EU Probes National Curbs on Cross-Border Bank Capital Transfers

The European Union is studying whether national regulators broke EU rules by taking steps to stop banks from moving funds across the bloc’s internal borders.

The European Commission, the 27-nation EU’s executive arm, is “looking into this and monitoring closely what is happening,” Stefaan De Rynck, a spokesman for Michel Barnier, the EU’s financial services chief, said in an e-mail. The Wall Street Journal reported today that the EU was considering taking steps against national regulators that restrict banks from freely moving funds.

German and Italian regulators clashed over a move by Unicredit SpA (UCG) to allocate funds raised from German depositors to its central Italian unit, and the U.K. Financial Services Authority has pressured the U.K.-based units of EU banks to change their legal structure so that the FSA can set capital requirements, the Wall Street Journal reported.

“All supervisors concerned should talk to each other and cooperate with a view to respecting free movement of capital and the single market for banking,” De Rynck said. “These are fundamental matters.”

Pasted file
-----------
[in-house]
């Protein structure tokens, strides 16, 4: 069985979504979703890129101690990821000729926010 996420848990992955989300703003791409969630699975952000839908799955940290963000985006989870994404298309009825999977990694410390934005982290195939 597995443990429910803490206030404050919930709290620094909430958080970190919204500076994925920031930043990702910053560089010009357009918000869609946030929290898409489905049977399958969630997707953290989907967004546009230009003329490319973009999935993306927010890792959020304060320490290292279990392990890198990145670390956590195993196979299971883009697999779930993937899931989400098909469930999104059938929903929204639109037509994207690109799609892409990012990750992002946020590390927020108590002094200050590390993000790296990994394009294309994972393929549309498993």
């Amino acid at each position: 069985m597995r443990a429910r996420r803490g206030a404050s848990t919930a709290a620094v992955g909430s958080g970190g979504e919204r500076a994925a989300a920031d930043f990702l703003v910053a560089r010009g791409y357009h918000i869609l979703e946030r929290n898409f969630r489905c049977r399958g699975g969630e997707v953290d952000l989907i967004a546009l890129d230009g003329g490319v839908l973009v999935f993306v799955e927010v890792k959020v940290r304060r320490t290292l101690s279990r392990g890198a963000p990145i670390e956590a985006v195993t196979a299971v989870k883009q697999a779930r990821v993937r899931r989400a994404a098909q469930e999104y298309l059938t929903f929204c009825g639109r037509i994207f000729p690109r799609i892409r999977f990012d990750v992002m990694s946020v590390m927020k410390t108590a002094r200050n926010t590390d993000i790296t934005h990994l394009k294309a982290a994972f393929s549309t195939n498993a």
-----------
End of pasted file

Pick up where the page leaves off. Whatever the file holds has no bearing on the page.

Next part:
The European Banking Authority also has the power to step in and investigate cases where regulators may have unfairly blocked banks from moving funds, De Rynck said. The EBA can mediate disputes between supervisors, he said.

“We are following the actions taken by national supervisors, both procedurally in terms of their duty to cooperate with each other in the EU, and in terms of substantive actions taken,” De Rynck said.

To contact the reporter on this story: Jim Brunsden in Brussels at jbrunsden@bloomberg.net

To contact the editor responsible for this story: Anthony Aarons at aaarons@bloomberg.net

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